Tete Mbambisa composed four of the six tracks on the album. Of the two others, the title track is the work of tenorman Duku Makasi. The other track is a standard, Love for Sale, also frequently covered by Makasi’s contemporary, the equally important Winston ‘Mankunku’ Ngozi. Pianist Mbambisa’s memories reveal a great deal about the environment in which the progressive black players of the era worked. The album, recorded at the EMI Studios in Johannesburg – “they had the best sound at that time,” recalls Mbambisa – was the brainchild of two important jazz organisers of the era: Ray Thabakgolo Nkwe in Johannesburg and Monde Sikutshwa in Port Elizabeth (PE).
“Ray and Monde talked about doing an album with Duke and some other Eastern Cape musicians. After a while, they called me up from East London to do the arrangements. People know that’s my gift: from the time I was involved in vocal groups I have had an ear for arranging. Apart from Inhlupeko, Duke’s tune, I selected the tunes. We were all travelling at the time, doing shows, but there were long rehearsals for this material. We’d play, and discuss, and then go off to a shebeen – and carry on discussing the music. A lot of thinking went into it. I’d say probably about a month. I was travelling with the musicians in a kombi – it was supposed to be a jazz tour with Mankunku too, but he had another gig with Chris Schilder (Ibrahim Khalil Shihab) in Rustenburg, so in a way it became a launch for the Inhlupeko material.”
In fact, Mankunku was launching his second album as leader, Spring. Music writers at the time made much of the fact that the title track of that album was ‘stolen’ from the melody of Inhlupeko (and Makasi used to joke with Ngozi about it) but Mbambisa feels that something different was going on. “It was that Trane style. We were all in the same kind of place musically at that time.” South African jazz players felt a strong affinity with John Coltrane, who had died only a couple of years earlier. The expressive mastery of his playing and the soulful, spiritual searching of his mood served as both revelation and inspiration. It was the search for that Coltrane feel that guided Mbambisa’s final choice of players.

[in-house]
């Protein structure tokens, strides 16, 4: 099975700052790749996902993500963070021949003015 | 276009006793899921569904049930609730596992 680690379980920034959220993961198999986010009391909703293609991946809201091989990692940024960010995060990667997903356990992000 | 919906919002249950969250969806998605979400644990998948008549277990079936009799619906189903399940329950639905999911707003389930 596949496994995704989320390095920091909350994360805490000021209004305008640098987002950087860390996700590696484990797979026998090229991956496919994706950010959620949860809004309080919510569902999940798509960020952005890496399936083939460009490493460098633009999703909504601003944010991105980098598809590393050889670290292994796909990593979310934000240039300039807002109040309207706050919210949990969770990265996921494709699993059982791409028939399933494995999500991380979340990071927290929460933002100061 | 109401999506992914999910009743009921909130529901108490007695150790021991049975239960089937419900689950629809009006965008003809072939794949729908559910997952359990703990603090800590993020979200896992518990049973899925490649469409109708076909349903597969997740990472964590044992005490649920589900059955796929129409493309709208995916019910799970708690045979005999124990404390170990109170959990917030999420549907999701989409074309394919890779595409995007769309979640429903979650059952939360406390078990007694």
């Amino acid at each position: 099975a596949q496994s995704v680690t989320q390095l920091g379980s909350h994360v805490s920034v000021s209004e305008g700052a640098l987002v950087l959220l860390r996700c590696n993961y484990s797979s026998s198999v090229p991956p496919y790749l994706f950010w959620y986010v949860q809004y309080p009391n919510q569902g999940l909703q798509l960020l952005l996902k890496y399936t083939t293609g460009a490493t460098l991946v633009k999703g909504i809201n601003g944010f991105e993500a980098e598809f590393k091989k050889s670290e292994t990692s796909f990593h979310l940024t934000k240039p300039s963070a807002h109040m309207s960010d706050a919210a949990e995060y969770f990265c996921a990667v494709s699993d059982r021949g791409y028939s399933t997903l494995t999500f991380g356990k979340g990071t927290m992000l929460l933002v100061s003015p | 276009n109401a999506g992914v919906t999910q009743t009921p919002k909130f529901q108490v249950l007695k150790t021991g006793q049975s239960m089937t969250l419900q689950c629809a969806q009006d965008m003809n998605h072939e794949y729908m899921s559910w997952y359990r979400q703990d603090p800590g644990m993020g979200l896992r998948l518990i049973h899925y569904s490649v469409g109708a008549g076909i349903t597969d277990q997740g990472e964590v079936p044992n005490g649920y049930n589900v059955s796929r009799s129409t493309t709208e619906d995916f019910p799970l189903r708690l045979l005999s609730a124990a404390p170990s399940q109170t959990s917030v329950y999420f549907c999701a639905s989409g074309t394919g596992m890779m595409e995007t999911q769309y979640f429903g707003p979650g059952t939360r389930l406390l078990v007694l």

The acknowledged affinity in creative approach –in the words of trumpeter Johnny Mekoa: “these were our black heroes…and the music sounded a bit like our mbaqanga here” – fed, rather than stifled originality. In the music they created, South Africans always started from what another trumpeter from an earlier era, the late Banzi Bangani, called “that thing that was ours”, not only in musical idioms, but also in history and experience.
As scholar Robin Kelley has noted, both urban Africans and urban Americans were consciously crafting “modern” music – and in South Africa’s case, it was a modernism deliberately and defiantly set in opposition to the narrow, backwards-looking parochialism of apartheid, where some white universities did not even permit gender-mixed dancing until the 1970s. The sophisticated, snappily-dressed black players of South Africa’s cities in the 1960s were not trying to ‘be like’ America; rather, they were enacting in their performance, and reaching through their horns for what a new South Africa might sound like. Coltrane’s searching voice was a natural lodestone, for as Kelley has also observed: “the most powerful map of the New World is in the imagination.”